The Presidents Commission on LGBT Concerns returned to the
Oxford campus for its March 5 meeting. It was the first time the
commission had met at Oxford since the 19992000 academic year.
The meeting included reflections on the state of LGBT life at Oxford
since the commissions last visit. Frank Maddox, associate
professor of economics and a former co-chair of the commission,
described the climate as much improved.
The environment is markedly different than it was,
Giving background, Maddox said the commission first came to Oxford
in response to several incidents of harassment that had taken place
on campus. A lobbying effort by the commission and other Emory LGBT
groups resulted in stronger campus policy against harassment as
well as the creation of a diversity liaison for Oxford.
Those improvements, however, are in jeopardy, Maddox said, because
the current diversity liaison is leaving the position and a replacement
has not been hired. Members of the Oxford community are concerned
that filling the job may not be a priority and asked the commission
It is important for us to have an entity work on our behalf,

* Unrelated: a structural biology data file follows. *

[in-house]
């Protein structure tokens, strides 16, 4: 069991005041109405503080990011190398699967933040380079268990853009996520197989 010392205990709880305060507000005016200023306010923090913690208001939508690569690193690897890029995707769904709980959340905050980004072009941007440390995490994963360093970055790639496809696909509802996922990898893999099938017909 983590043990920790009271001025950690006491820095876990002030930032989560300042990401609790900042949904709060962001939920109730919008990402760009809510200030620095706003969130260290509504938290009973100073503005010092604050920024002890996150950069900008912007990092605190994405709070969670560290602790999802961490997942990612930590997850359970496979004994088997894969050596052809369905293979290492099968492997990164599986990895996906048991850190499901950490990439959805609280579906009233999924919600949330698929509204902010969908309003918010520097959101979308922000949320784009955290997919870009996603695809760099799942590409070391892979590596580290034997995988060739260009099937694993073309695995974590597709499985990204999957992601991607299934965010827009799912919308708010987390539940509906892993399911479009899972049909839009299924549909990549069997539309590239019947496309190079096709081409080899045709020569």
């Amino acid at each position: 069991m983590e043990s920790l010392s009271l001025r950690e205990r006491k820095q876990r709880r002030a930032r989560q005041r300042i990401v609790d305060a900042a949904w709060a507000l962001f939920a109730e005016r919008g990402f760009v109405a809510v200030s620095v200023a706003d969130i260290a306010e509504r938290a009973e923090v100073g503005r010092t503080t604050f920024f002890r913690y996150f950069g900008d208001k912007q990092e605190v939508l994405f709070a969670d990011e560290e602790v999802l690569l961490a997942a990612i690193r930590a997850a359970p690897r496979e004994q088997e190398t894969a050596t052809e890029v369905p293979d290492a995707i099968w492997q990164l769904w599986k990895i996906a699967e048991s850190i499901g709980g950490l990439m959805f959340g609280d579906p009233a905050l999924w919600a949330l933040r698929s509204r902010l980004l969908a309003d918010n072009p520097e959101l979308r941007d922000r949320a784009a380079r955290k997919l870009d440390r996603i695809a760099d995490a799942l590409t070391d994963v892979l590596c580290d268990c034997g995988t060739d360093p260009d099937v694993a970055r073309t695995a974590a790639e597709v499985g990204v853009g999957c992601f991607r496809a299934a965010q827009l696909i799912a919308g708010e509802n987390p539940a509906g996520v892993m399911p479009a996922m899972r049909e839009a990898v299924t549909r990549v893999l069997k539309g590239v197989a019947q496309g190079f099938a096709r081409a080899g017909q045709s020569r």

Maddox said. [The Atlanta campus] probably doesnt understand
how important this is at Oxford.
The commission agreed to look into the situation.
Another suggestion was to hold a meeting of all the LGBT organizations
at Emory, which are numerous but not always in close communication.
It was an idea commission chair Mark Jordan, Asa Griggs Candler
Professor of Religion, supported. He said a conference could be
set up for next year.
We havent had a bad fight for a while, Jordan
said, but when you do, its important to get everybody
together quickly. We cant do that right now.
In other business, the commission reviewed the Pride Banquet, which
had taken place the previous night and was a success. The event
drew about 80 attendees and raised $450.
At the Pride Banquet, the commission presented prizes of $500 to
the best graduate essay and $250 to the best undergraduate essay
in the areas of LGBT or queer studies. The graduate winner was Daniel
Madera who wrote,
"Fazend Samambaia: Elizabeth Bishop in Brazil. Katie
Kilborn won the undergraduate prize for A Queer, A King and
A Mission: Gender Performance, Theater and Possibilities for Social
Change in the Work of Kate Bornstein and Dred King.
The commission voted to present guest speaker Chris Copeland, associate
pastor of Oakhurst Baptist Church, with an honorarium to thank him
for speaking. The commission also voted to pledge $1,000 to assist
in covering costs for this months LGBT film festival.
The next LGBT meeting will be April 16 at 5:30 p.m. in 400 Administration.
If you have
a question or concern for LGBT, send e-mail to Mark Jordan at email@example.com.